As part of the university subject, students will be taught about the values supposedly intrinsic to Russian civilization. Apparently, a human is equivalent to creation, family to tradition, society to agreement, the state to trust in the intuitions of government, and the nation to patriotism. The course’s authors are also convinced that Russians believe “the authorities are competent and effective,” “the authorities and society as a whole are on the same side,” “there is trust in elections,” and “it’s important to ensure natural population growth.”

The presentation of the course included a list of values supposedly inherent to all Russians, including service, sovereignty, and stability. In his public speeches, Polosin has characterized “messianism” and having “an overarching goal” as “characteristic of the Russian people.”

In a bid to give their efforts some academic weight, the authors of the Kremlin’s faux ideology claim that their conclusions were reached as a result of real research. That isn’t the case: instead, they used brainstorming sessions attended by officials, teachers, and political pundits, and focus groups of pro-Kremlin students.

Putin and his inner circle like these sorts of fake ideas and concepts, which are comforting when they have made such colossal mistakes. In addition, they can deceive themselves into believing there are no threats to the regime because Russians do what their superiors tell them, and a young civilization cannot be defeated.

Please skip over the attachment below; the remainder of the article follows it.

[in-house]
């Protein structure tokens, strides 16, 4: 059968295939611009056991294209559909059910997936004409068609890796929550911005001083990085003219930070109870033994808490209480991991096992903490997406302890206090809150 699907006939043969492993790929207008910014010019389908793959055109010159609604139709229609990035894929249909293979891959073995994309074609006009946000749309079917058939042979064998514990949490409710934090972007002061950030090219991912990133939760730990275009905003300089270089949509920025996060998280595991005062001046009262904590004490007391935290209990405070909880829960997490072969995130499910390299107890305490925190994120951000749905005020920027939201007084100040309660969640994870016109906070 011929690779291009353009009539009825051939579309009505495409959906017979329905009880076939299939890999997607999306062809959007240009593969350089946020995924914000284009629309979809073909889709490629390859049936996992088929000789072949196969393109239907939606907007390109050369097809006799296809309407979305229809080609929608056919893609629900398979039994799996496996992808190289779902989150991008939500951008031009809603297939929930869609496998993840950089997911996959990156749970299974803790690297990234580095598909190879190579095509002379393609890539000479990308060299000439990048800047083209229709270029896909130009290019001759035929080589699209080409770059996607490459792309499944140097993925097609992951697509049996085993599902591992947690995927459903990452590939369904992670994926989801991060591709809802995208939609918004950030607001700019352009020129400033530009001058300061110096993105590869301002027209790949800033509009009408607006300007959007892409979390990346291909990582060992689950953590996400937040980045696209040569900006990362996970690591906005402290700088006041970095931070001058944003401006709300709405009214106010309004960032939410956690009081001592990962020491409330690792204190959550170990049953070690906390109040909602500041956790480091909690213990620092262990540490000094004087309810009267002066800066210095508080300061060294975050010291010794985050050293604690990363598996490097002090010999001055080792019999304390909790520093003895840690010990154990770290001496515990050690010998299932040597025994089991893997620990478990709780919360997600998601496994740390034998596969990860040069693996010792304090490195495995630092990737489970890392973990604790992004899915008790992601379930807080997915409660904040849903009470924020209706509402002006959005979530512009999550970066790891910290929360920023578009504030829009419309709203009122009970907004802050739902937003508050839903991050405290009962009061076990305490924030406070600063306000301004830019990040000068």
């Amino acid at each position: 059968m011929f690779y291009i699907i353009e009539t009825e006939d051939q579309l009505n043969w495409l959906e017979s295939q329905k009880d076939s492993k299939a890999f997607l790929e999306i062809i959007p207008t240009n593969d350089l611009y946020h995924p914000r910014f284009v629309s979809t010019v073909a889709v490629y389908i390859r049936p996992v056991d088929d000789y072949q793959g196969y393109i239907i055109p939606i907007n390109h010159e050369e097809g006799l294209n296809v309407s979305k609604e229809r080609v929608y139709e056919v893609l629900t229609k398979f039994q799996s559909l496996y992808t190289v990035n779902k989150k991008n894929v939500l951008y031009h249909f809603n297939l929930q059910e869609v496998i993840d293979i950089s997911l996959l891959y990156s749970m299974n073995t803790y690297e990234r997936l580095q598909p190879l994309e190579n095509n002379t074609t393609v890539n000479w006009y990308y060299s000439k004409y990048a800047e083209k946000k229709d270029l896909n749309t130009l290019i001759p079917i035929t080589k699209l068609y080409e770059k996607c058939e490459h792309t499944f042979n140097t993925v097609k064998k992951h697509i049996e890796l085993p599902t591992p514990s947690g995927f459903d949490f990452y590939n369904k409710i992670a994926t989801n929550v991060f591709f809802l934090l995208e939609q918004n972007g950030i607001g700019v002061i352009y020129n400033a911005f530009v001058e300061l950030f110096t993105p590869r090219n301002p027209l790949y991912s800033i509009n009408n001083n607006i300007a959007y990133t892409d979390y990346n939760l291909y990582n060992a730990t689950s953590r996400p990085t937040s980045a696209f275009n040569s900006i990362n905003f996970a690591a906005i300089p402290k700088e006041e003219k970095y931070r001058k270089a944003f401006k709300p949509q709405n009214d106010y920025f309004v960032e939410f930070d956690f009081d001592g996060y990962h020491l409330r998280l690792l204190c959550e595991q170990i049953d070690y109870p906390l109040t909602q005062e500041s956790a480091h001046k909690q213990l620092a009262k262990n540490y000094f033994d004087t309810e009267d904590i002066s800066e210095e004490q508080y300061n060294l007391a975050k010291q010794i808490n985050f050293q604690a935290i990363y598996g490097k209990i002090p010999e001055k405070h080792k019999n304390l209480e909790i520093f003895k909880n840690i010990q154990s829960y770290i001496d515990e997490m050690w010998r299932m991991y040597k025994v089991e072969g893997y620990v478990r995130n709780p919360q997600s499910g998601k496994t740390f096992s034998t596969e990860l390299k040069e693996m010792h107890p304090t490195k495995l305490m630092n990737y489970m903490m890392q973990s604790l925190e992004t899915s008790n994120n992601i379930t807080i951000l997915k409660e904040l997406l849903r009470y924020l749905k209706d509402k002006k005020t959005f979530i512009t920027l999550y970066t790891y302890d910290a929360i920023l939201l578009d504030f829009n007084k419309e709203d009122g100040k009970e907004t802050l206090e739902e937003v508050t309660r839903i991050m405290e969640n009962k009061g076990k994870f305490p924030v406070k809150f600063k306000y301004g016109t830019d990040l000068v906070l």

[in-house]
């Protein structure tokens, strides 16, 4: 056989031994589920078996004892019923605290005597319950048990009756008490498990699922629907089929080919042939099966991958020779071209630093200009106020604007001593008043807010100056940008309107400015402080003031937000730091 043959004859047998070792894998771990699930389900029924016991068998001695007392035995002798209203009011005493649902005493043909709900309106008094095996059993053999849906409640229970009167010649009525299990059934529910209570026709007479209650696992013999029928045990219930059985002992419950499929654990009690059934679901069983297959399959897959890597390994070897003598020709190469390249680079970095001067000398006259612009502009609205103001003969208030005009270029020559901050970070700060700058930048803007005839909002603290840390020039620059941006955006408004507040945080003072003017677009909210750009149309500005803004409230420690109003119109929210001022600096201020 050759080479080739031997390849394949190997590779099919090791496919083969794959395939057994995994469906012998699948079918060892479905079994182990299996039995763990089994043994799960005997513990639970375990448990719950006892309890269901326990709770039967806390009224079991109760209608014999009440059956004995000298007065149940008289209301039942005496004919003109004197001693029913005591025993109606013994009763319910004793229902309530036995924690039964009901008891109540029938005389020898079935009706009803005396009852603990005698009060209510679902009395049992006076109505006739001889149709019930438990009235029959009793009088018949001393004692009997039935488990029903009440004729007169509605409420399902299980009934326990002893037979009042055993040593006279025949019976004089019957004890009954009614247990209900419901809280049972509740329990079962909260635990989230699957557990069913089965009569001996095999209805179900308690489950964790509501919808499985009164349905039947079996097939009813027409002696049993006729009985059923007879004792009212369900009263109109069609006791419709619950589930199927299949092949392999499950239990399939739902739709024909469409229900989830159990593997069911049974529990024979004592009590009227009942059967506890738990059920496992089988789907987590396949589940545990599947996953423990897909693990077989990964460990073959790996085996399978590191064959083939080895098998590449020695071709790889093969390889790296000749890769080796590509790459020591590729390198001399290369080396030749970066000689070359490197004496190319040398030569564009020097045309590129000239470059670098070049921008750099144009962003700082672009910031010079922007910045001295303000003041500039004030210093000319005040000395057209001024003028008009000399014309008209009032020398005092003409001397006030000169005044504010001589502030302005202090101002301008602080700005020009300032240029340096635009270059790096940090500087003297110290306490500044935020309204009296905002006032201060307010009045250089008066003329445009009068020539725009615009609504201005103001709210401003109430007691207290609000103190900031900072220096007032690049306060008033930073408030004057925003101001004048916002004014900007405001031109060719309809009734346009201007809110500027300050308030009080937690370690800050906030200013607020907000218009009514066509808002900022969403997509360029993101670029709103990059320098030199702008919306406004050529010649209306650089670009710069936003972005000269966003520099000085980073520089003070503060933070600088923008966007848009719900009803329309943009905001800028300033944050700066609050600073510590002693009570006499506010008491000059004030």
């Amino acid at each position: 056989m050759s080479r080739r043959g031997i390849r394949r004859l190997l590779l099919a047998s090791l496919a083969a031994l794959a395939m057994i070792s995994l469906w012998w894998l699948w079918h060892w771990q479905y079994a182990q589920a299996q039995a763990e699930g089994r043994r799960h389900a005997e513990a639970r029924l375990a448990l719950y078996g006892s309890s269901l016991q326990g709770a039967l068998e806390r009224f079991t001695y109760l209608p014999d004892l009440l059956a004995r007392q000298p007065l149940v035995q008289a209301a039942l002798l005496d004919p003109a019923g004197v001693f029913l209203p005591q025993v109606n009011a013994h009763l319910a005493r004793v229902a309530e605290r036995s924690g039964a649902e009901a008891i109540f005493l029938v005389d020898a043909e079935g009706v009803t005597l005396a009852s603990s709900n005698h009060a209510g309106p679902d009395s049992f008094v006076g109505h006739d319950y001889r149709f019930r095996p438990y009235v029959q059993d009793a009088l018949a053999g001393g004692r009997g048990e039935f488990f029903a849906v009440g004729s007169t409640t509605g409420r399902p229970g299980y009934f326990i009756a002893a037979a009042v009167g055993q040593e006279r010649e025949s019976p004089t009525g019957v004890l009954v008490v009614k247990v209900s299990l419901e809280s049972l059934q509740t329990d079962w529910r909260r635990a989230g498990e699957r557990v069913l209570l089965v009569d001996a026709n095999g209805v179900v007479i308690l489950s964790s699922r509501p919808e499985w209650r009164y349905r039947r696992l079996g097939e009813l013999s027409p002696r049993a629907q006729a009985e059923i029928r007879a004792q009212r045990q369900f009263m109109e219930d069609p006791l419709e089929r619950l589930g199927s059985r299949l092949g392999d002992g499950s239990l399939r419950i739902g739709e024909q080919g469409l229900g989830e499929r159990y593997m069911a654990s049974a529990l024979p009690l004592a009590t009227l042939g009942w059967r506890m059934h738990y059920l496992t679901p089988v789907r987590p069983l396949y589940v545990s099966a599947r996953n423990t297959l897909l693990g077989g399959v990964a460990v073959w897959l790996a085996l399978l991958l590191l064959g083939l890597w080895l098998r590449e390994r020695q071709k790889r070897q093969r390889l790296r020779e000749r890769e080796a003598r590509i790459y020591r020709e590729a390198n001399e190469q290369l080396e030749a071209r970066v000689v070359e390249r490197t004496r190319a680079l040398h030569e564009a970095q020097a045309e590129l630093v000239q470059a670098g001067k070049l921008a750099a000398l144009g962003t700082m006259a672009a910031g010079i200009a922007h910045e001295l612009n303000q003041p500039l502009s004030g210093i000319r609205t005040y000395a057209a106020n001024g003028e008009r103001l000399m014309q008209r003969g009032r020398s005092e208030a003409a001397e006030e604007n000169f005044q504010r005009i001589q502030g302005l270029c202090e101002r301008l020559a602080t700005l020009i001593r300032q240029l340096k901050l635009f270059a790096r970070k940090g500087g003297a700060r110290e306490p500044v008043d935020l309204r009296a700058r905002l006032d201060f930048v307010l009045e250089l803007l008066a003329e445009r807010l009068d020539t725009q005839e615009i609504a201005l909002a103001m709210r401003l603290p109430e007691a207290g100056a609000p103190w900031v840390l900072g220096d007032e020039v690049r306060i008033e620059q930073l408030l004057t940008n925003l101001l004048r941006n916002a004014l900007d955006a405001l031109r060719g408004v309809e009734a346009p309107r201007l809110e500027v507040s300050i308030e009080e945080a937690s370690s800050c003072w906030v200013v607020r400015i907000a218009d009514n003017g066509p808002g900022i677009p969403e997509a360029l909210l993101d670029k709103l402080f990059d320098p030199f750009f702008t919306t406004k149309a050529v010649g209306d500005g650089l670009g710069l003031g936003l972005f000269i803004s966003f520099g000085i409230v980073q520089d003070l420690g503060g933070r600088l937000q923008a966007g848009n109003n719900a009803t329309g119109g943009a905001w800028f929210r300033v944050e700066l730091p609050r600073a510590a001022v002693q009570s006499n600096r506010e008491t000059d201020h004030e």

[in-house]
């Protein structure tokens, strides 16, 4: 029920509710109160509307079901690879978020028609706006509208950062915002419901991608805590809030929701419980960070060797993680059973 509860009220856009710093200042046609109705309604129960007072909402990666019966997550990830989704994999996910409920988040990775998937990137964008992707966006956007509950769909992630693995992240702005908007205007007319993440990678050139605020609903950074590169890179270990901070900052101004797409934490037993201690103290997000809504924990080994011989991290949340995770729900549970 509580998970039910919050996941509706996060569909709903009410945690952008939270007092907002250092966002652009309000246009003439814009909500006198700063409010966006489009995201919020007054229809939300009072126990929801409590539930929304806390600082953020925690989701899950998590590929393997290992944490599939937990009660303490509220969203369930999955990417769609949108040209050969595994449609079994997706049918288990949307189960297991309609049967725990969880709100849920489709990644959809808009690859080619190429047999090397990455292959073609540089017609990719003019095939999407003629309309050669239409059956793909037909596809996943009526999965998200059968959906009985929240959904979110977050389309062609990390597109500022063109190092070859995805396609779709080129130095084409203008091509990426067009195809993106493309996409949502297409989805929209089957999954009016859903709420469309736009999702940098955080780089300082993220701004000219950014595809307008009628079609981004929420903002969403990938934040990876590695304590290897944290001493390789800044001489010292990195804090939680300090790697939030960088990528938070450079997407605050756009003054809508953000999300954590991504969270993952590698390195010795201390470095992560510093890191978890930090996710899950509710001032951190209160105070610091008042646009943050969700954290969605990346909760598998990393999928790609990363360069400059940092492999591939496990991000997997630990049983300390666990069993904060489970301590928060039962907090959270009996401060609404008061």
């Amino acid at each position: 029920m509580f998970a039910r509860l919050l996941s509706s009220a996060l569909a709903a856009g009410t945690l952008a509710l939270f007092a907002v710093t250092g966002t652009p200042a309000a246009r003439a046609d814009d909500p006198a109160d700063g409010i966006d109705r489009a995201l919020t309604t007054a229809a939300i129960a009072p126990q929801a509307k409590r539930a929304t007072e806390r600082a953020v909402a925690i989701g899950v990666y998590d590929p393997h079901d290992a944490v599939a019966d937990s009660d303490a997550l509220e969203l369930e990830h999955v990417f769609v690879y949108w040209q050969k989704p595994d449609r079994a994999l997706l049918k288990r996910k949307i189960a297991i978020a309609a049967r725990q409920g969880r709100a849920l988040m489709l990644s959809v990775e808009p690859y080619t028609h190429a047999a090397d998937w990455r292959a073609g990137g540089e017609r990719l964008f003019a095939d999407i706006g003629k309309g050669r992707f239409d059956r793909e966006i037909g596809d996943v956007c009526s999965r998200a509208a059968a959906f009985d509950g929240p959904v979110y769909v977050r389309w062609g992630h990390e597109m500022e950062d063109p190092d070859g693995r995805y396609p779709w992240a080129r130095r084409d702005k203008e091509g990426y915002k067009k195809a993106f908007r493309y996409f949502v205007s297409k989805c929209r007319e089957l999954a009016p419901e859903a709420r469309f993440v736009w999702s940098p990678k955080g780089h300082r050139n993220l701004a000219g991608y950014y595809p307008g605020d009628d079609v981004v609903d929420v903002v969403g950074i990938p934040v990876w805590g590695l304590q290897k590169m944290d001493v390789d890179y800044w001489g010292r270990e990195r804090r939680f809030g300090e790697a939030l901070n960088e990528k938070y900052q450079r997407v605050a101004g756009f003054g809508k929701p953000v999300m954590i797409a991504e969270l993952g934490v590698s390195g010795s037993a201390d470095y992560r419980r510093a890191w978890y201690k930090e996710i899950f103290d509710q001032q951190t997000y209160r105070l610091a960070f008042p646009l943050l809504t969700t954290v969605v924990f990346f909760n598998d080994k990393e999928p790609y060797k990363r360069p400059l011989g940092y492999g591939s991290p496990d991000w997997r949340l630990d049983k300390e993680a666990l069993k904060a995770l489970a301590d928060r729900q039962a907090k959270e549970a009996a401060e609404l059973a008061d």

There are few reasons to think that an ideology concocted in Kremlin offices will catch on. More likely than not, it will repeat the fate of Soviet communism. Even though communism had a vision for the future, people were still disappointed when they realized it would not be delivering material abundance. The Kremlin’s “civilizational” approach doesn’t offer any such promise: only the option to serve the fatherland because it is supposedly preordained by “science.”

In the coming months, those loyal to the authorities will strive to show how closely they subscribe to this civilizational worldview. In a crisis, however, those same people will ditch such artificial constructs just as quickly as the Soviet people ditched communism.

Carnegie does not take institutional positions on public policy issues; the views represented herein are those of the author(s) and do not necessarily reflect the views of Carnegie, its staff, or its trustees.